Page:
John Denver was a pilot and adventurer. So many of the musicians, especially country singers, are singers only and couldn't milk a cow, drive a tractor or ride a horse if their lives depended on it but are great pretenders.
About Ed Shadle
Despite being in his late 60s, Ed is a speed demon who's attempting to steal something the British have had for 20 years -- the world land speed record. And he plans on doing it with a jet-powered car he created himself. Shadle, who worked with IBM for 30 years, created the car from an old fighter plane. The North American Eagle is an old Lockheed F-104 Starfighter that he modified to not lift off the ground. But Shadle doesn't want to be the driver of the car when the record attempt is made in Nevada, so he's looking for a driver by holding an essay contest. Shadle says the car will go up 800 mph, which is more than half of the speed of the old airplane that flew 1,400 mph.
I love Josh Groban and Andrea Bocelli. They both are romantic and sexy and I could listen to them all day.
I actually flew to Las Vegas to see Josh perform. The oldest groupie..but actually his "fans" do seem older.
Of course no one has come out with a song as good as "I'm Mr.Blue"...wahawahoo....
About Susan Silver
Susan was a writer for several of the greatest TV shows of all time, including "The Bob Newhart Show," "Mary Tyler Moore," and "Maude." These days, she writes a hilarious relationship column called, "The Search for Mr. Adequate." and you'll love her radio commentaries that cover just about everything! She is a highly sought-after morning show guest whenever the subject turns to relationships, and she's a Growing Bolder Radio Show favorite.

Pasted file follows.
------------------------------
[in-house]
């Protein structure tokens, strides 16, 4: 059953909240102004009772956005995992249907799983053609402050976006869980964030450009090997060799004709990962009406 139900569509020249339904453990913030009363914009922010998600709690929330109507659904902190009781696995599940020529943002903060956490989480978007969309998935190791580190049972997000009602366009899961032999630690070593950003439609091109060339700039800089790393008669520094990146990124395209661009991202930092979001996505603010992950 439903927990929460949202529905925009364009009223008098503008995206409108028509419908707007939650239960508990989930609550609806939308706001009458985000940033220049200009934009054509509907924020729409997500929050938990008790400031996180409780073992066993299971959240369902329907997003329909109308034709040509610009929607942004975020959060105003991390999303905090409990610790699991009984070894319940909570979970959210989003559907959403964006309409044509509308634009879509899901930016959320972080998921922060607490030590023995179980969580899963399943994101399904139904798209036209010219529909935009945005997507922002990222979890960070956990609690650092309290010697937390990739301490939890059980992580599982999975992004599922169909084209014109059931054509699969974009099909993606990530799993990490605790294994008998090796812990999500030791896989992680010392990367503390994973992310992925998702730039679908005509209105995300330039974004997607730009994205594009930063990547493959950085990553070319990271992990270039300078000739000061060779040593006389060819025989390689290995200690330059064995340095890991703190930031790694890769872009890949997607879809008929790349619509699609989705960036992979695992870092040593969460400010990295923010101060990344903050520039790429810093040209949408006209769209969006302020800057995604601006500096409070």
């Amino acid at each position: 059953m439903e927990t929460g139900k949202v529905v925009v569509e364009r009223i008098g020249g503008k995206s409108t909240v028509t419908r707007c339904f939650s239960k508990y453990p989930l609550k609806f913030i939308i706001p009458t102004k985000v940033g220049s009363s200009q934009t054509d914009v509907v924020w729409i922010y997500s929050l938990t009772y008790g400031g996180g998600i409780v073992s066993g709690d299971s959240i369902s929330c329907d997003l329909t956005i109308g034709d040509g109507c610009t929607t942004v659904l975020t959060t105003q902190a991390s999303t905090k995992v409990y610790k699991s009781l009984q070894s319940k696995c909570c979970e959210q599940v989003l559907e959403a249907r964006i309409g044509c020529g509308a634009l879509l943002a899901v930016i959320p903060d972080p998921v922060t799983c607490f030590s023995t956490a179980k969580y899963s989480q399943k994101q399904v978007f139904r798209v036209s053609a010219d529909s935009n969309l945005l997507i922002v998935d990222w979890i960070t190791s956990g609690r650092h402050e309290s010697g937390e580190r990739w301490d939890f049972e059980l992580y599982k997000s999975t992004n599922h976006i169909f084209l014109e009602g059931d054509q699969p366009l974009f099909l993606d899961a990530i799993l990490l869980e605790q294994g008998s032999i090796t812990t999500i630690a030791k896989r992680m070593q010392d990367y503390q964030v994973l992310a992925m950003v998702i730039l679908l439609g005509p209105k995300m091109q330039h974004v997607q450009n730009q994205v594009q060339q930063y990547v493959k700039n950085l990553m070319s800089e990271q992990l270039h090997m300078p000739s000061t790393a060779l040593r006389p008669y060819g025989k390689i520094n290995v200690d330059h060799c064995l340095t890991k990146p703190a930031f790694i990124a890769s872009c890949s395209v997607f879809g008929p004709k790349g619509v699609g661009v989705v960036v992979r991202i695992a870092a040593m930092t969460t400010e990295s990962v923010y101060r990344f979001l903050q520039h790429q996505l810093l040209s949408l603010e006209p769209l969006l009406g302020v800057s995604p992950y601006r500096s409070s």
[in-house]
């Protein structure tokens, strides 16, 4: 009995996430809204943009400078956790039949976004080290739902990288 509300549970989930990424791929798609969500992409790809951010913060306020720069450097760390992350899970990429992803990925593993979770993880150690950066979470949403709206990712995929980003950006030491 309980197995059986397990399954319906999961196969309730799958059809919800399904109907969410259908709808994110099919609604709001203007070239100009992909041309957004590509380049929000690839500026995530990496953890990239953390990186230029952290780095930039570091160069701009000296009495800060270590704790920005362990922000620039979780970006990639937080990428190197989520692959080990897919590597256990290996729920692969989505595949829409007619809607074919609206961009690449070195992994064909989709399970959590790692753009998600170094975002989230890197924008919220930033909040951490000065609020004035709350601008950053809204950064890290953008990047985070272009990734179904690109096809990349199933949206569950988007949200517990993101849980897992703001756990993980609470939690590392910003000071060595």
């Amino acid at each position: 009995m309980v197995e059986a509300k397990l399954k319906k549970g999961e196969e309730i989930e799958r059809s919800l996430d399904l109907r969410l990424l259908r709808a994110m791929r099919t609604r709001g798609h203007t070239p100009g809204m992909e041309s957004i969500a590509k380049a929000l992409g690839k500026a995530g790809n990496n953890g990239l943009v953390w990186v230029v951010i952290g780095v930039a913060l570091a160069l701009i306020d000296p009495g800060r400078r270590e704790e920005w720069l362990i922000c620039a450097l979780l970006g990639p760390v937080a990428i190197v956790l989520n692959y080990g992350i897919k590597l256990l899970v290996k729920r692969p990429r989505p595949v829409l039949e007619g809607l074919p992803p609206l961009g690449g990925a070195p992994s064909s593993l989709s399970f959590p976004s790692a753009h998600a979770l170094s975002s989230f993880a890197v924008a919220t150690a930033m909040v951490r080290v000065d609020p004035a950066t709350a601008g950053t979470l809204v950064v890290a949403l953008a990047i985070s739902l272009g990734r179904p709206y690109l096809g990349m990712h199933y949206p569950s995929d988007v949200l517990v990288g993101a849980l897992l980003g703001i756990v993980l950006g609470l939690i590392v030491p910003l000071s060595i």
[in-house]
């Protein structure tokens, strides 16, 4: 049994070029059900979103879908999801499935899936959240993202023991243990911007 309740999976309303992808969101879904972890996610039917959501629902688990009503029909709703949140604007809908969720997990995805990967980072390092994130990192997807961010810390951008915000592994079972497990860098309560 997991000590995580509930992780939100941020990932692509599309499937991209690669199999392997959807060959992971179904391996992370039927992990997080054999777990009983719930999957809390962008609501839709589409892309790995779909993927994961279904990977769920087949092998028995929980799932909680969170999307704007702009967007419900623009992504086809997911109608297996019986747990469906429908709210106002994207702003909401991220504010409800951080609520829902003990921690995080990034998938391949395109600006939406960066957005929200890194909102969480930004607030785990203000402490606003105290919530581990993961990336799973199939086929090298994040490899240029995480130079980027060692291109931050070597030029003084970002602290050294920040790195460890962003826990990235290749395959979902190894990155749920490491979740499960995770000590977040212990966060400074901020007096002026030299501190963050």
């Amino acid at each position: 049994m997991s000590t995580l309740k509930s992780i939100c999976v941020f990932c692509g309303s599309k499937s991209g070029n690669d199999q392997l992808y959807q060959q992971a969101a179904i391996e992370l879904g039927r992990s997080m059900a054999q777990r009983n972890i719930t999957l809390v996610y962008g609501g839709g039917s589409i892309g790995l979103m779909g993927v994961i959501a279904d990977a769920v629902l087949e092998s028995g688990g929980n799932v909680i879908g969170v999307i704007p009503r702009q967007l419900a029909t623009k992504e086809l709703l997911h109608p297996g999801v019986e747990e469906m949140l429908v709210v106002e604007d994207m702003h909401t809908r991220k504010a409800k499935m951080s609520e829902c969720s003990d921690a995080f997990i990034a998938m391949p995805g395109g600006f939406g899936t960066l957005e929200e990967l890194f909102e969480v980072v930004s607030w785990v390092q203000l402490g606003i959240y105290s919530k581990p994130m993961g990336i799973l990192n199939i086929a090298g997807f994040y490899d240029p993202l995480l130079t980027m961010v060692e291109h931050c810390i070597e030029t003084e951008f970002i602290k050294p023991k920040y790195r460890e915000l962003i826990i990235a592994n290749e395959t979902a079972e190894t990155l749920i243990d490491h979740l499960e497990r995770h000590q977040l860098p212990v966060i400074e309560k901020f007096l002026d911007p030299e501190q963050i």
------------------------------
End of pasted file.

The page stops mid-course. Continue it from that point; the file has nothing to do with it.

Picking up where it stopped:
I find Beyonce and Christina Aguilera extremely talented. They both have great range and the ability to sing in diverse styles and challenged themselves within a broad spectrum. But admittedly I've not bought or downloaded their music as yet.
I do have several songs from Amy Winehouse, who's style (R &B retro?) I love (I just hope she makes it through her drug addiction).
About Sherrie Mathieson
Sherrie has worked in film, television and commercials, and she has clientele of all ages and all personal styles. But it’s her unique way of looking at baby boomers that sets her apart from all the rest. And now, she has done it again. She’s followed up her first book, "Forever Cool" with the must-read, "Steal This Style," which is full of ways women can borrow cues from the younger generation in a flattering way. Click here to visit her Web site.